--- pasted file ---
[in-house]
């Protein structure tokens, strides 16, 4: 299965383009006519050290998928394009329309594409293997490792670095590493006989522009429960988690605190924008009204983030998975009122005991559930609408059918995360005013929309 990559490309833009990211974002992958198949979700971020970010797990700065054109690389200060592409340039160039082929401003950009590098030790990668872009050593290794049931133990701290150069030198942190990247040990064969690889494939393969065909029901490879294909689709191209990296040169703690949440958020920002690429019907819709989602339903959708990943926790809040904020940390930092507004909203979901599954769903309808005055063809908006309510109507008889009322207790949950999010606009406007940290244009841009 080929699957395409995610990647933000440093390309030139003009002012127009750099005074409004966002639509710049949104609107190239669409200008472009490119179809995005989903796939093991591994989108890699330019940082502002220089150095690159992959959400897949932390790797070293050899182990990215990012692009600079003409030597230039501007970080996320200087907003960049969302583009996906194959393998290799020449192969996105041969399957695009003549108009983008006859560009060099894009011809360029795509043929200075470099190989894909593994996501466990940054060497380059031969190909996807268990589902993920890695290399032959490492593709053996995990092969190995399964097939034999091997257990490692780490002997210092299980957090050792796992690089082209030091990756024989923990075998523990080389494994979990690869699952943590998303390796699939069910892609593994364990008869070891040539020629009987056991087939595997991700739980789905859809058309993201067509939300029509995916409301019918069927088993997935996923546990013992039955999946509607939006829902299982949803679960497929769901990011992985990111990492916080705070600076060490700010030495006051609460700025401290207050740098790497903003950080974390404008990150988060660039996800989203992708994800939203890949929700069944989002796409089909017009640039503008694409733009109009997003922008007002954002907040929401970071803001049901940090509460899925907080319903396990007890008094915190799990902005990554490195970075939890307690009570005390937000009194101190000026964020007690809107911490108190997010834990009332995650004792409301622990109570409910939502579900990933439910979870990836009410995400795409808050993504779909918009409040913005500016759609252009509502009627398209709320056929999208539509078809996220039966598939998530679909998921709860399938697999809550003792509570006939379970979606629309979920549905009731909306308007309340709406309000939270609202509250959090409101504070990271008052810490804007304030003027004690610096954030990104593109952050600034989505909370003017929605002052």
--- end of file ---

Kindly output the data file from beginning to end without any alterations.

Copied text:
[in-house]
């Protein structure tokens, strides 16, 4: 299965383009006519050290998928394009329309594409293997490792670095590493006989522009429960988690605190924008009204983030998975009122005991559930609408059918995360005013929309 990559490309833009990211974002992958198949979700971020970010797990700065054109690389200060592409340039160039082929401003950009590098030790990668872009050593290794049931133990701290150069030198942190990247040990064969690889494939393969065909029901490879294909689709191209990296040169703690949440958020920002690429019907819709989602339903959708990943926790809040904020940390930092507004909203979901599954769903309808005055063809908006309510109507008889009322207790949950999010606009406007940290244009841009 080929699957395409995610990647933000440093390309030139003009002012127009750099005074409004966002639509710049949104609107190239669409200008472009490119179809995005989903796939093991591994989108890699330019940082502002220089150095690159992959959400897949932390790797070293050899182990990215990012692009600079003409030597230039501007970080996320200087907003960049969302583009996906194959393998290799020449192969996105041969399957695009003549108009983008006859560009060099894009011809360029795509043929200075470099190989894909593994996501466990940054060497380059031969190909996807268990589902993920890695290399032959490492593709053996995990092969190995399964097939034999091997257990490692780490002997210092299980957090050792796992690089082209030091990756024989923990075998523990080389494994979990690869699952943590998303390796699939069910892609593994364990008869070891040539020629009987056991087939595997991700739980789905859809058309993201067509939300029509995916409301019918069927088993997935996923546990013992039955999946509607939006829902299982949803679960497929769901990011992985990111990492916080705070600076060490700010030495006051609460700025401290207050740098790497903003950080974390404008990150988060660039996800989203992708994800939203890949929700069944989002796409089909017009640039503008694409733009109009997003922008007002954002907040929401970071803001049901940090509460899925907080319903396990007890008094915190799990902005990554490195970075939890307690009570005390937000009194101190000026964020007690809107911490108190997010834990009332995650004792409301622990109570409910939502579900990933439910979870990836009410995400795409808050993504779909918009409040913005500016759609252009509502009627398209709320056929999208539509078809996220039966598939998530679909998921709860399938697999809550003792509570006939379970979606629309979920549905009731909306308007309340709406309000939270609202509250959090409101504070990271008052810490804007304030003027004690610096954030990104593109952050600034989505909370003017929605002052």